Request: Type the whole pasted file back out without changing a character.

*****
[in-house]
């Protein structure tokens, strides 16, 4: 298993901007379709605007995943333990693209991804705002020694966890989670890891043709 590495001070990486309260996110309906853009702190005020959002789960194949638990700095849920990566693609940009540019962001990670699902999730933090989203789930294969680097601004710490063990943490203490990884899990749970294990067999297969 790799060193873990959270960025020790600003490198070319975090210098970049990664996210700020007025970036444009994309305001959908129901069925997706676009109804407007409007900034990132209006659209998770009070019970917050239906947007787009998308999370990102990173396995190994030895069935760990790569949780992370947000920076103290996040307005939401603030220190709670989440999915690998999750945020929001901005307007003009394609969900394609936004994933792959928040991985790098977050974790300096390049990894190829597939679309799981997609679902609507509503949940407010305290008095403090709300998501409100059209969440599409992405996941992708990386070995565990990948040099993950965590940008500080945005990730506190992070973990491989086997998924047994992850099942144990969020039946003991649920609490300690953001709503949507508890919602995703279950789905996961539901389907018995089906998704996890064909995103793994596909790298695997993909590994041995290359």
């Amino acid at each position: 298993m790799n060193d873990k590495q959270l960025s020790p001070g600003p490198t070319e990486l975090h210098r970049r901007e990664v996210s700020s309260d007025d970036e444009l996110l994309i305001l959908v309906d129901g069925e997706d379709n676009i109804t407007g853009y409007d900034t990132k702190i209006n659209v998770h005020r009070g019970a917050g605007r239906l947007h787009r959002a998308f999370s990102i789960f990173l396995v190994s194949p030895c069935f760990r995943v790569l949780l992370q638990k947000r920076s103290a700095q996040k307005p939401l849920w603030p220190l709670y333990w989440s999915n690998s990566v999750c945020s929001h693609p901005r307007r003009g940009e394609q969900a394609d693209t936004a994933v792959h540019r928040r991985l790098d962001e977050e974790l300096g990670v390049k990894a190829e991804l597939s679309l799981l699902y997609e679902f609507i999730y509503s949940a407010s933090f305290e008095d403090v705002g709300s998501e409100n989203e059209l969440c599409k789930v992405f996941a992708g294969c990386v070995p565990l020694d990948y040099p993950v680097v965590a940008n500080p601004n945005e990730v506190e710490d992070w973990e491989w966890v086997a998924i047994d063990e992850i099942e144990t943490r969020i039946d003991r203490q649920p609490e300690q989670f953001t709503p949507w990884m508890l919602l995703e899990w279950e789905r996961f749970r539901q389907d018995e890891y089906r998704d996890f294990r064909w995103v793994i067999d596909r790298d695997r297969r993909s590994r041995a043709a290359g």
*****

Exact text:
[in-house]
């Protein structure tokens, strides 16, 4: 298993901007379709605007995943333990693209991804705002020694966890989670890891043709 590495001070990486309260996110309906853009702190005020959002789960194949638990700095849920990566693609940009540019962001990670699902999730933090989203789930294969680097601004710490063990943490203490990884899990749970294990067999297969 790799060193873990959270960025020790600003490198070319975090210098970049990664996210700020007025970036444009994309305001959908129901069925997706676009109804407007409007900034990132209006659209998770009070019970917050239906947007787009998308999370990102990173396995190994030895069935760990790569949780992370947000920076103290996040307005939401603030220190709670989440999915690998999750945020929001901005307007003009394609969900394609936004994933792959928040991985790098977050974790300096390049990894190829597939679309799981997609679902609507509503949940407010305290008095403090709300998501409100059209969440599409992405996941992708990386070995565990990948040099993950965590940008500080945005990730506190992070973990491989086997998924047994992850099942144990969020039946003991649920609490300690953001709503949507508890919602995703279950789905996961539901389907018995089906998704996890064909995103793994596909790298695997993909590994041995290359």
């Amino acid at each position: 298993m790799n060193d873990k590495q959270l960025s020790p001070g600003p490198t070319e990486l975090h210098r970049r901007e990664v996210s700020s309260d007025d970036e444009l996110l994309i305001l959908v309906d129901g069925e997706d379709n676009i109804t407007g853009y409007d900034t990132k702190i209006n659209v998770h005020r009070g019970a917050g605007r239906l947007h787009r959002a998308f999370s990102i789960f990173l396995v190994s194949p030895c069935f760990r995943v790569l949780l992370q638990k947000r920076s103290a700095q996040k307005p939401l849920w603030p220190l709670y333990w989440s999915n690998s990566v999750c945020s929001h693609p901005r307007r003009g940009e394609q969900a394609d693209t936004a994933v792959h540019r928040r991985l790098d962001e977050e974790l300096g990670v390049k990894a190829e991804l597939s679309l799981l699902y997609e679902f609507i999730y509503s949940a407010s933090f305290e008095d403090v705002g709300s998501e409100n989203e059209l969440c599409k789930v992405f996941a992708g294969c990386v070995p565990l020694d990948y040099p993950v680097v965590a940008n500080p601004n945005e990730v506190e710490d992070w973990e491989w966890v086997a998924i047994d063990e992850i099942e144990t943490r969020i039946d003991r203490q649920p609490e300690q989670f953001t709503p949507w990884m508890l919602l995703e899990w279950e789905r996961f749970r539901q389907d018995e890891y089906r998704d996890f294990r064909w995103v793994i067999d596909r790298d695997r297969r993909s590994r041995a043709a290359g």